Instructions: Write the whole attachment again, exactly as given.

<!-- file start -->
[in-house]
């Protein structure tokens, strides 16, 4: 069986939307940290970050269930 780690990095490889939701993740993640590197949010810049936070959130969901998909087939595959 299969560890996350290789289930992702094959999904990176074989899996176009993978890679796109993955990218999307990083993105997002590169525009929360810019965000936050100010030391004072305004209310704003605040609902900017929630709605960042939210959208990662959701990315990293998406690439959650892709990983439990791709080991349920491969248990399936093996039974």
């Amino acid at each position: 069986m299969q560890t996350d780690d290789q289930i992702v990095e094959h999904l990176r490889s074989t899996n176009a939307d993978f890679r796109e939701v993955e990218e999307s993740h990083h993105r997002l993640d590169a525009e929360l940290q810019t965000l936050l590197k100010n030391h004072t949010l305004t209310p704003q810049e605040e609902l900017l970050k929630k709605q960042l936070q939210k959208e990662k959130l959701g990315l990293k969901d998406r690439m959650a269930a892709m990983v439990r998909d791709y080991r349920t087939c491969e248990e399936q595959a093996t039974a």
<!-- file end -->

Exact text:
[in-house]
């Protein structure tokens, strides 16, 4: 069986939307940290970050269930 780690990095490889939701993740993640590197949010810049936070959130969901998909087939595959 299969560890996350290789289930992702094959999904990176074989899996176009993978890679796109993955990218999307990083993105997002590169525009929360810019965000936050100010030391004072305004209310704003605040609902900017929630709605960042939210959208990662959701990315990293998406690439959650892709990983439990791709080991349920491969248990399936093996039974």
């Amino acid at each position: 069986m299969q560890t996350d780690d290789q289930i992702v990095e094959h999904l990176r490889s074989t899996n176009a939307d993978f890679r796109e939701v993955e990218e999307s993740h990083h993105r997002l993640d590169a525009e929360l940290q810019t965000l936050l590197k100010n030391h004072t949010l305004t209310p704003q810049e605040e609902l900017l970050k929630k709605q960042l936070q939210k959208e990662k959130l959701g990315l990293k969901d998406r690439m959650a269930a892709m990983v439990r998909d791709y080991r349920t087939c491969e248990e399936q595959a093996t039974a």